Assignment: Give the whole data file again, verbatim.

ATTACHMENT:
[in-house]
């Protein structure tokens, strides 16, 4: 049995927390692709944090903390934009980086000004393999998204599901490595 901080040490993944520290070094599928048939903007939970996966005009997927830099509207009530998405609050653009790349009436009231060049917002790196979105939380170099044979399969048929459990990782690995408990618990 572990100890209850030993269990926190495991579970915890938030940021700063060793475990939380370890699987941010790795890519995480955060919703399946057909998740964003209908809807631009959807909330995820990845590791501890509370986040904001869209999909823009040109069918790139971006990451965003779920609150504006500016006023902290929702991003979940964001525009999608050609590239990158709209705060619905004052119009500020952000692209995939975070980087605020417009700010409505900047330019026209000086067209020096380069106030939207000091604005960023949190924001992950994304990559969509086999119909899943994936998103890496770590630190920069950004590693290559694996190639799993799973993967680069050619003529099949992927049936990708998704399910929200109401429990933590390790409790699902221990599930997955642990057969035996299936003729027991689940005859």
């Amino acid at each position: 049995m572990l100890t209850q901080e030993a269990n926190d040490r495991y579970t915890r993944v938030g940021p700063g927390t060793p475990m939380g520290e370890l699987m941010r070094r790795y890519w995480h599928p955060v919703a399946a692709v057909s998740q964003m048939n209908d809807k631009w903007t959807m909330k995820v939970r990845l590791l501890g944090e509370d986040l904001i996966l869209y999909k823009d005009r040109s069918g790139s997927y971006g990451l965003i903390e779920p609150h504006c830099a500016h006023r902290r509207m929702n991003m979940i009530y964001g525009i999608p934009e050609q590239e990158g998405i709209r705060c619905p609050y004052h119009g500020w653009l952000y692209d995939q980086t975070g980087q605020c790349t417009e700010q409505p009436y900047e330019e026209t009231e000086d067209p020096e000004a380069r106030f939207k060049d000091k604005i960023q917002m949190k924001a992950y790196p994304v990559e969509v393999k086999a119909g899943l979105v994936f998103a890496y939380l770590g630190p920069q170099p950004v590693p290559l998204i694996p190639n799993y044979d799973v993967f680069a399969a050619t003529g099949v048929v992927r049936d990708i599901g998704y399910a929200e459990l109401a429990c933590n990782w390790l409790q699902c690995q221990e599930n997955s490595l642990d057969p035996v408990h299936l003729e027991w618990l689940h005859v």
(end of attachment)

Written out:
[in-house]
């Protein structure tokens, strides 16, 4: 049995927390692709944090903390934009980086000004393999998204599901490595 901080040490993944520290070094599928048939903007939970996966005009997927830099509207009530998405609050653009790349009436009231060049917002790196979105939380170099044979399969048929459990990782690995408990618990 572990100890209850030993269990926190495991579970915890938030940021700063060793475990939380370890699987941010790795890519995480955060919703399946057909998740964003209908809807631009959807909330995820990845590791501890509370986040904001869209999909823009040109069918790139971006990451965003779920609150504006500016006023902290929702991003979940964001525009999608050609590239990158709209705060619905004052119009500020952000692209995939975070980087605020417009700010409505900047330019026209000086067209020096380069106030939207000091604005960023949190924001992950994304990559969509086999119909899943994936998103890496770590630190920069950004590693290559694996190639799993799973993967680069050619003529099949992927049936990708998704399910929200109401429990933590390790409790699902221990599930997955642990057969035996299936003729027991689940005859």
């Amino acid at each position: 049995m572990l100890t209850q901080e030993a269990n926190d040490r495991y579970t915890r993944v938030g940021p700063g927390t060793p475990m939380g520290e370890l699987m941010r070094r790795y890519w995480h599928p955060v919703a399946a692709v057909s998740q964003m048939n209908d809807k631009w903007t959807m909330k995820v939970r990845l590791l501890g944090e509370d986040l904001i996966l869209y999909k823009d005009r040109s069918g790139s997927y971006g990451l965003i903390e779920p609150h504006c830099a500016h006023r902290r509207m929702n991003m979940i009530y964001g525009i999608p934009e050609q590239e990158g998405i709209r705060c619905p609050y004052h119009g500020w653009l952000y692209d995939q980086t975070g980087q605020c790349t417009e700010q409505p009436y900047e330019e026209t009231e000086d067209p020096e000004a380069r106030f939207k060049d000091k604005i960023q917002m949190k924001a992950y790196p994304v990559e969509v393999k086999a119909g899943l979105v994936f998103a890496y939380l770590g630190p920069q170099p950004v590693p290559l998204i694996p190639n799993y044979d799973v993967f680069a399969a050619t003529g099949v048929v992927r049936d990708i599901g998704y399910a929200e459990l109401a429990c933590n990782w390790l409790q699902c690995q221990e599930n997955s490595l642990d057969p035996v408990h299936l003729e027991w618990l689940h005859v």